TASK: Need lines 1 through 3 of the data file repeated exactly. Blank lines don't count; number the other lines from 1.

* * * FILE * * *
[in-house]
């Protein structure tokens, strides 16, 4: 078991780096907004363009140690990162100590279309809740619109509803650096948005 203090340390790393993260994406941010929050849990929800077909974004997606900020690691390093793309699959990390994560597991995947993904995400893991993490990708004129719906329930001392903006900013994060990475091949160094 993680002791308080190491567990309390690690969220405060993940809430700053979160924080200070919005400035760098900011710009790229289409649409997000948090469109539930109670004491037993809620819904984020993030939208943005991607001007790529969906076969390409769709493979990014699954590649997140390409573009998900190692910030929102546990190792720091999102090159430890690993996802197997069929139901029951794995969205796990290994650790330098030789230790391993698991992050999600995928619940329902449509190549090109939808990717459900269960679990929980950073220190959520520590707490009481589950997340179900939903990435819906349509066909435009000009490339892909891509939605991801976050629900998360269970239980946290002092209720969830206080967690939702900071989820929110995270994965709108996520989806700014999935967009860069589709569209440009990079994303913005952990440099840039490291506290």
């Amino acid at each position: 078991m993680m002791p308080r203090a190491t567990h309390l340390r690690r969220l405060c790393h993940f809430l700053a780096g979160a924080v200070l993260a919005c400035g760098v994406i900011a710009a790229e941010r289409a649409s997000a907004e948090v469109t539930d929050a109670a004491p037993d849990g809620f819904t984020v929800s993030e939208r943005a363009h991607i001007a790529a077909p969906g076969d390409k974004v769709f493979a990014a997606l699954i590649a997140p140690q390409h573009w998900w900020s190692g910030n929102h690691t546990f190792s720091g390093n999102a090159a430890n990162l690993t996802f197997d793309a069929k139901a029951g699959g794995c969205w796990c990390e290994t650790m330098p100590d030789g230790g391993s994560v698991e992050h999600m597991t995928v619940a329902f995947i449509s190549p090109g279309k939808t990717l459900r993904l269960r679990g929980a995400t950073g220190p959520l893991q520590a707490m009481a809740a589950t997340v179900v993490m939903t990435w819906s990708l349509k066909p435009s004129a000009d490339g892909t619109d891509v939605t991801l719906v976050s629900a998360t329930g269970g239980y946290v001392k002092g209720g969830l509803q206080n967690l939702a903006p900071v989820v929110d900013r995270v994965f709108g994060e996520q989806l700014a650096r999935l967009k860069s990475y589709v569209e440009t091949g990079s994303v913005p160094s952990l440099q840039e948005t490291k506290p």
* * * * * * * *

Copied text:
[in-house]
């Protein structure tokens, strides 16, 4: 078991780096907004363009140690990162100590279309809740619109509803650096948005 203090340390790393993260994406941010929050849990929800077909974004997606900020690691390093793309699959990390994560597991995947993904995400893991993490990708004129719906329930001392903006900013994060990475091949160094 993680002791308080190491567990309390690690969220405060993940809430700053979160924080200070919005400035760098900011710009790229289409649409997000948090469109539930109670004491037993809620819904984020993030939208943005991607001007790529969906076969390409769709493979990014699954590649997140390409573009998900190692910030929102546990190792720091999102090159430890690993996802197997069929139901029951794995969205796990290994650790330098030789230790391993698991992050999600995928619940329902449509190549090109939808990717459900269960679990929980950073220190959520520590707490009481589950997340179900939903990435819906349509066909435009000009490339892909891509939605991801976050629900998360269970239980946290002092209720969830206080967690939702900071989820929110995270994965709108996520989806700014999935967009860069589709569209440009990079994303913005952990440099840039490291506290």
């Amino acid at each position: 078991m993680m002791p308080r203090a190491t567990h309390l340390r690690r969220l405060c790393h993940f809430l700053a780096g979160a924080v200070l993260a919005c400035g760098v994406i900011a710009a790229e941010r289409a649409s997000a907004e948090v469109t539930d929050a109670a004491p037993d849990g809620f819904t984020v929800s993030e939208r943005a363009h991607i001007a790529a077909p969906g076969d390409k974004v769709f493979a990014a997606l699954i590649a997140p140690q390409h573009w998900w900020s190692g910030n929102h690691t546990f190792s720091g390093n999102a090159a430890n990162l690993t996802f197997d793309a069929k139901a029951g699959g794995c969205w796990c990390e290994t650790m330098p100590d030789g230790g391993s994560v698991e992050h999600m597991t995928v619940a329902f995947i449509s190549p090109g279309k939808t990717l459900r993904l269960r679990g929980a995400t950073g220190p959520l893991q520590a707490m009481a809740a589950t997340v179900v993490m939903t990435w819906s990708l349509k066909p435009s004129a000009d490339g892909t619109d891509v939605t991801l719906v976050s629900a998360t329930g269970g239980y946290v001392k002092g209720g969830l509803q206080n967690l939702a903006p900071v989820v929110d900013r995270v994965f709108g994060e996520q989806l700014a650096r999935l967009k860069s990475y589709v569209e440009t091949g990079s994303v913005p160094s952990l440099q840039e948005t490291k506290p």